Here’s the news of the week – and how we see it here at McAlvany Wealth Management:
Markets Focus on Energy and Precious Metals; So Do We, but Details Matter
It was great to see so many of you here in Durango last week, and we greatly appreciate your joining us. We were delighted for you to meet the team and have the opportunity to interact with them one on one. If you have any additional questions, or would like a copy of the presentation materials, please let me know and we will be happy to get those to you.
There is a great deal to unpack around the events over the last two weeks as they pertain to the MAPS Hard Assets portfolios. The market has appeared to discount the drone strike on Saudi oil infrastructure as largely transitory as it pertains to global oil supply. We saw a massive one-day rally on the back of the strike, but, as of today, energy stocks are essentially right back where they were prior to the strike. This is largely because Saudi Arabia has been quite clear that production capacity will be restored in short order.
In spite of such assurances, a healthy dose of skepticism is warranted. We have no idea of the extent of the damage to Abqaiq, and we believe the impact may have been downplayed by the Saudis given the looming IPO of Saudi Aramco. Still, in our view, there is very little indication that the situation will de-escalate, and we believe the outlook on the Middle East situation bodes well for energy prices.
Thus far, “maximum pressure” economic sanctions have not caused Iran to settle down and play nice. Quite the contrary. The drone strike demonstrates that, if anything, Iran is galvanized and committed to meeting all of the economic sanctions with resistance and possibly even war. The Saudis are likely to retaliate to the attacks on their infrastructure with at least a proportional response, particularly given how committed Mohammad Bin Salman is to launching the Aramco IPO. Ultimately, we see this escalation as a possible threat to the Straits of Hormuz, through which a significant percentage of global oil supply travels.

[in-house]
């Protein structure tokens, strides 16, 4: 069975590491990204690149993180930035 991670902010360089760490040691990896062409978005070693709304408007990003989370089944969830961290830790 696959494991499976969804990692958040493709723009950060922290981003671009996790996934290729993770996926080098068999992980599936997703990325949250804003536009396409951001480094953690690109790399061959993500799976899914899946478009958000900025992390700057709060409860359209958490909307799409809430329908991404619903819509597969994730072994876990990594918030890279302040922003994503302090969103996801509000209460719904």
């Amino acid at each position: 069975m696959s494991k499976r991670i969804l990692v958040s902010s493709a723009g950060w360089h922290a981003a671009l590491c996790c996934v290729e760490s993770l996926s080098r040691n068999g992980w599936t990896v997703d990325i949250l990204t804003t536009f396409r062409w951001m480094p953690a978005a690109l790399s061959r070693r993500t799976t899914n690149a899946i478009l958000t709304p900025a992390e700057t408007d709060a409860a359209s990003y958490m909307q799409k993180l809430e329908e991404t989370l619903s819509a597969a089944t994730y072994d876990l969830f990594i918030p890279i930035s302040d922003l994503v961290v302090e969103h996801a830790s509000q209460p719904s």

There were reports yesterday that US national security officials have met to determine what sort of action should be taken against Iran. Economic options have largely been exhausted, and there is no other way out besides backing down – which we do not see as an option for the current administration. This would result in a refocusing by the market on risks to global oil inventories, supply, and upside risk to pricing, albeit with heightened volatility rather than the recent focus on cyclical declines in demand due to the possibility of slowing global economic growth. We might also add that oil is likely to participate in any sustained “reflation trade.”
The last couple of weeks also have seen two key conferences for institutions that are interested in precious metals securities. Attendance was effectively flat on a year-over-year basis, but hedge funds were present in greater numbers as they look to capitalize on opportunities in the sector. There does seem to be some reticence to chase the rally given that a resolution of the China trade issue could result in some near-term downward pressure on the yellow metal.
We have listened to several of the webcasts and have taken away some themes. We are encouraged that, despite gold prices being significantly off of their lows, the messaging from senior producers was one of prudent capital allocation and not factoring in higher gold prices when they make development decisions. There was also healthy conversation around returning cash to shareholders, and how to do that in a way that is sustainable within the operating business model.
Fundamentally, we like the idea of tying the cash flow outcomes for the company to that of shareholders while keeping enough dry powder to grow and optimize their businesses. We like the newly found commitment to capital discipline by the gold sector, and it gives us an increasing level of comfort that future returns on capital will improve, given stable gold prices and easy monetary policy globally. This, of course, should be evaluated on a company-by-company basis.
Once again we thank you for your interest and support.
Chief Executive Officer